The energy transition is unlikely to be a linear journey, for countries, companies, or investors. However, active managers are well-positioned to identify investment opportunities during this multi-decade opportunity, writes Paul Selvey-Clinton, portfolio manager at Lazard.
When thinking about where the risks and opportunities of the climate response will fall for investors, first consider the implications of a tighter policy response on an industry-by-industry basis.
Given that the majority of emissions can be traced back to predominantly five sectors—transport, buildings, agriculture, power and industry—it is reasonable to expect additional policies that accelerate the pace of the energy transition to be focused here.
Already, countries such as France are looking to discontinue activities involving the exploration and exploitation of hydrocarbon fossil fuels by 2040. At a higher level, the EU has also committed to the largest stimulus package ever financed by the bloc to become more resource-efficient, greener, and improve resilience to the impacts of climate change as part of its Green Deal and Recovery Plan for the region.
In some ways Europe is leading the rest of the world in terms of its commitment to greening the economy through policy and disclosure requirements.
However, the climate crisis is a global problem that requires a multilateral response. Increasing realisation of this—some of which may start to emerge at COP26 in Glasgow—presents a wide variety of investment opportunities. Transitioning to a carbon neutral world should, over time, drive the financial productivity of companies that pivot to or support greener activities, as these actions increasingly become rewarded, incentivised, and reflected in the cost of capital and valuations of companies that support the transition over the longer term.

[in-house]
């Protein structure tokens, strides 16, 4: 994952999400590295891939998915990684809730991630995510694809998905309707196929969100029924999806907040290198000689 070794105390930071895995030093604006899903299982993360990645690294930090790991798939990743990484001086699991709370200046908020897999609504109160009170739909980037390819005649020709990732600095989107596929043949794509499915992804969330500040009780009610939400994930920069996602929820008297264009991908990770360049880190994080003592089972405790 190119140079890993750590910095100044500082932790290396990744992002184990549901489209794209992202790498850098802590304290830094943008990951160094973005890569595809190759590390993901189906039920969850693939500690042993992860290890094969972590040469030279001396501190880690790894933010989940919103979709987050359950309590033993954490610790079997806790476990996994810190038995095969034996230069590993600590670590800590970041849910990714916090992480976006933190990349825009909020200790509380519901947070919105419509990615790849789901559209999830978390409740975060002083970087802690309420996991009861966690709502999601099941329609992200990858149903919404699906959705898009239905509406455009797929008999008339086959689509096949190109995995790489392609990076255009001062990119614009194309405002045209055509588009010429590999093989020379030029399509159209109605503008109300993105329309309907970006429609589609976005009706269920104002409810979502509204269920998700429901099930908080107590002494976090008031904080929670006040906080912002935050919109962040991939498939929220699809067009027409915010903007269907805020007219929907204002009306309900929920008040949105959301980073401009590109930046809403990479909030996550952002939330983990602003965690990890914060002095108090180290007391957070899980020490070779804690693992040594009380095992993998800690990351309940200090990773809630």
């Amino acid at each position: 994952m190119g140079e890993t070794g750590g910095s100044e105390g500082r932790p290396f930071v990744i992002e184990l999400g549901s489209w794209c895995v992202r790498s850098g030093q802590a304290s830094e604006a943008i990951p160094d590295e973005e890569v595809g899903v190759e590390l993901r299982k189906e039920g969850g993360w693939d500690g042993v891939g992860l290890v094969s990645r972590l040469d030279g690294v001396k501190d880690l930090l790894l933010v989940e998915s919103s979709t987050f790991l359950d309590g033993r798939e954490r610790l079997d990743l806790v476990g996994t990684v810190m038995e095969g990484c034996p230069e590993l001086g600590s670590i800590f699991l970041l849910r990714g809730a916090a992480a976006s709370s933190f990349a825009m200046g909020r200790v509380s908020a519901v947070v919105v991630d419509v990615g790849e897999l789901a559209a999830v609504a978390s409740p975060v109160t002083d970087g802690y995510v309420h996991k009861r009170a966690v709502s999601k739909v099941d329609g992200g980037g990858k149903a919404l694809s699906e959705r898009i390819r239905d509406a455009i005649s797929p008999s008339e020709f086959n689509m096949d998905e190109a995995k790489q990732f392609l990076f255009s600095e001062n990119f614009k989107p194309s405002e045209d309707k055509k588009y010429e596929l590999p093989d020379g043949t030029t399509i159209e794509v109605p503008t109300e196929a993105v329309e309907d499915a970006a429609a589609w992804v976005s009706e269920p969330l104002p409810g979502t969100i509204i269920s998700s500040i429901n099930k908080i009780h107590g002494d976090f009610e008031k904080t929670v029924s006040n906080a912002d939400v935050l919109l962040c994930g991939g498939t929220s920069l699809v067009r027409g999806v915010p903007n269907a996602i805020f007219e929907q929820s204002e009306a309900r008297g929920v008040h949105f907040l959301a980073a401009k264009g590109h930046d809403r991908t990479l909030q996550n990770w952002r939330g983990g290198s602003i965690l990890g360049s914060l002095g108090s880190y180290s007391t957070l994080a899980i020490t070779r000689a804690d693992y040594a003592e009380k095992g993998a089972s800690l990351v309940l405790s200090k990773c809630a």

But the path isn’t without its challenges. The recent surge in coal and oil prices has highlighted the tension policymakers face between delivering on the political will to solve the climate crisis and managing the negative externalities created. Spain recently announced a €3bn clawback on energy companies’ profits, alongside temporary tax cuts for consumers, as energy prices have soared.
There are two major sources of long-term returns for investors during this energy transition. Principally among companies that enable the transition, i.e. those that supply products or services that support the transition to a low carbon economy, and transformers, companies that address climate risks by reorienting their business models. These businesses will either directly help companies reduce carbon emissions through technological innovations that drive energy efficiencies, or re-orientate their own business models away from activities that have significant negative externalities for the environment.
Examples could include power generation companies replacing fossil fuel-powered generation with renewables, or car producers shifting their mix from internal combustion engine powered vehicles to electric vehicles.
There are a range of energy transition themes from which opportunities may arise, including renewable energy, electricity distribution, smart grid operation, electric vehicles, autonomous driving, manufacturing and process automation, battery technology, clean hydrogen, buildings efficiency and agricultural solutions.
However, investors will need to dig deeper to find the opportunities that are yet to be fully understood by the market. This can be achieved by thorough analysis across value chains on a global basis in order to assess and understand the products and services that are likely to drive the longer-term changes that are required within the world economy.